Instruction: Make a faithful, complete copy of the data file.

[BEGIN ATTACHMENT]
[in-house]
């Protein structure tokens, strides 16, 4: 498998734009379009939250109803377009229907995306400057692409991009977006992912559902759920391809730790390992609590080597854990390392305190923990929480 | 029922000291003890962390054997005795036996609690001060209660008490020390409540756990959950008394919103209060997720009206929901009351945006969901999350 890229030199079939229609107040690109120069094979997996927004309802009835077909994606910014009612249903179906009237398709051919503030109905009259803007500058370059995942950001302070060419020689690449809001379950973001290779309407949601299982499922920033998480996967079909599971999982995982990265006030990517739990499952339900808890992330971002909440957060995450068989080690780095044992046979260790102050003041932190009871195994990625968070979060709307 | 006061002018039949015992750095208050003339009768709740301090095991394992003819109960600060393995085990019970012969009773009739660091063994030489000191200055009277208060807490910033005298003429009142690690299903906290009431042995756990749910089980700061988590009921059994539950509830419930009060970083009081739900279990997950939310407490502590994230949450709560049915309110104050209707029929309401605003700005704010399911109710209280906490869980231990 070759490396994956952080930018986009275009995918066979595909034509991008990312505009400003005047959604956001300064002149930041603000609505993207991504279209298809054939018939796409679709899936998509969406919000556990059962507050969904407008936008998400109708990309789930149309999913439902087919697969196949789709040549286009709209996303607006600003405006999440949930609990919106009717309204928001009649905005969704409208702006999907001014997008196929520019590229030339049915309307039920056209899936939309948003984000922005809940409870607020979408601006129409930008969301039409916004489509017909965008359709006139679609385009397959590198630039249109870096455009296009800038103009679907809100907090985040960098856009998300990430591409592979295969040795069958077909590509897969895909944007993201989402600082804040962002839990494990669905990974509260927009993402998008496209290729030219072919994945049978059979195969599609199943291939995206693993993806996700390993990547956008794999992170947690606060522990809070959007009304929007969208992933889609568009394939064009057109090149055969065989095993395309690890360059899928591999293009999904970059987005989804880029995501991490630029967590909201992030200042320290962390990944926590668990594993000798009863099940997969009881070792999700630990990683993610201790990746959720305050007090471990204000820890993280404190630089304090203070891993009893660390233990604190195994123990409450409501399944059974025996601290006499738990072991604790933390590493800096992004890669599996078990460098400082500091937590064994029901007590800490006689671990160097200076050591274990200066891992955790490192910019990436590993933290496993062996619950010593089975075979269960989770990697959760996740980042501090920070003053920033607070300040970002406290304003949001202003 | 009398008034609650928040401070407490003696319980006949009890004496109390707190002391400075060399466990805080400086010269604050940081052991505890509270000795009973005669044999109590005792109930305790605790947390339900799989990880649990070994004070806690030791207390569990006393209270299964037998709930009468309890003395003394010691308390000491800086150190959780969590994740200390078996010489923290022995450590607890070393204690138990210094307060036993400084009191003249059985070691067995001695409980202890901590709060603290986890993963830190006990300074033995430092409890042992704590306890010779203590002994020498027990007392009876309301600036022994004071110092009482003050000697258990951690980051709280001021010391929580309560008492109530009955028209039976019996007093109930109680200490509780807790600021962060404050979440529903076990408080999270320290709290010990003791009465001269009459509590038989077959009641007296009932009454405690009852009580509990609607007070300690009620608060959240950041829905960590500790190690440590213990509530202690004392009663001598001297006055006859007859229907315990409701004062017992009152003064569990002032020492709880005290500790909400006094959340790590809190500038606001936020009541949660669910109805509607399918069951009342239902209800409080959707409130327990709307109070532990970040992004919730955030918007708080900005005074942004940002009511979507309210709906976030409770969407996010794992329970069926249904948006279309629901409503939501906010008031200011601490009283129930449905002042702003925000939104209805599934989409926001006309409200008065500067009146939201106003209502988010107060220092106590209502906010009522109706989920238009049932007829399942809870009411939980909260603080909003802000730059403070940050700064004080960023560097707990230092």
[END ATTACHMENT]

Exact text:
[in-house]
């Protein structure tokens, strides 16, 4: 498998734009379009939250109803377009229907995306400057692409991009977006992912559902759920391809730790390992609590080597854990390392305190923990929480 | 029922000291003890962390054997005795036996609690001060209660008490020390409540756990959950008394919103209060997720009206929901009351945006969901999350 890229030199079939229609107040690109120069094979997996927004309802009835077909994606910014009612249903179906009237398709051919503030109905009259803007500058370059995942950001302070060419020689690449809001379950973001290779309407949601299982499922920033998480996967079909599971999982995982990265006030990517739990499952339900808890992330971002909440957060995450068989080690780095044992046979260790102050003041932190009871195994990625968070979060709307 | 006061002018039949015992750095208050003339009768709740301090095991394992003819109960600060393995085990019970012969009773009739660091063994030489000191200055009277208060807490910033005298003429009142690690299903906290009431042995756990749910089980700061988590009921059994539950509830419930009060970083009081739900279990997950939310407490502590994230949450709560049915309110104050209707029929309401605003700005704010399911109710209280906490869980231990 070759490396994956952080930018986009275009995918066979595909034509991008990312505009400003005047959604956001300064002149930041603000609505993207991504279209298809054939018939796409679709899936998509969406919000556990059962507050969904407008936008998400109708990309789930149309999913439902087919697969196949789709040549286009709209996303607006600003405006999440949930609990919106009717309204928001009649905005969704409208702006999907001014997008196929520019590229030339049915309307039920056209899936939309948003984000922005809940409870607020979408601006129409930008969301039409916004489509017909965008359709006139679609385009397959590198630039249109870096455009296009800038103009679907809100907090985040960098856009998300990430591409592979295969040795069958077909590509897969895909944007993201989402600082804040962002839990494990669905990974509260927009993402998008496209290729030219072919994945049978059979195969599609199943291939995206693993993806996700390993990547956008794999992170947690606060522990809070959007009304929007969208992933889609568009394939064009057109090149055969065989095993395309690890360059899928591999293009999904970059987005989804880029995501991490630029967590909201992030200042320290962390990944926590668990594993000798009863099940997969009881070792999700630990990683993610201790990746959720305050007090471990204000820890993280404190630089304090203070891993009893660390233990604190195994123990409450409501399944059974025996601290006499738990072991604790933390590493800096992004890669599996078990460098400082500091937590064994029901007590800490006689671990160097200076050591274990200066891992955790490192910019990436590993933290496993062996619950010593089975075979269960989770990697959760996740980042501090920070003053920033607070300040970002406290304003949001202003 | 009398008034609650928040401070407490003696319980006949009890004496109390707190002391400075060399466990805080400086010269604050940081052991505890509270000795009973005669044999109590005792109930305790605790947390339900799989990880649990070994004070806690030791207390569990006393209270299964037998709930009468309890003395003394010691308390000491800086150190959780969590994740200390078996010489923290022995450590607890070393204690138990210094307060036993400084009191003249059985070691067995001695409980202890901590709060603290986890993963830190006990300074033995430092409890042992704590306890010779203590002994020498027990007392009876309301600036022994004071110092009482003050000697258990951690980051709280001021010391929580309560008492109530009955028209039976019996007093109930109680200490509780807790600021962060404050979440529903076990408080999270320290709290010990003791009465001269009459509590038989077959009641007296009932009454405690009852009580509990609607007070300690009620608060959240950041829905960590500790190690440590213990509530202690004392009663001598001297006055006859007859229907315990409701004062017992009152003064569990002032020492709880005290500790909400006094959340790590809190500038606001936020009541949660669910109805509607399918069951009342239902209800409080959707409130327990709307109070532990970040992004919730955030918007708080900005005074942004940002009511979507309210709906976030409770969407996010794992329970069926249904948006279309629901409503939501906010008031200011601490009283129930449905002042702003925000939104209805599934989409926001006309409200008065500067009146939201106003209502988010107060220092106590209502906010009522109706989920238009049932007829399942809870009411939980909260603080909003802000730059403070940050700064004080960023560097707990230092």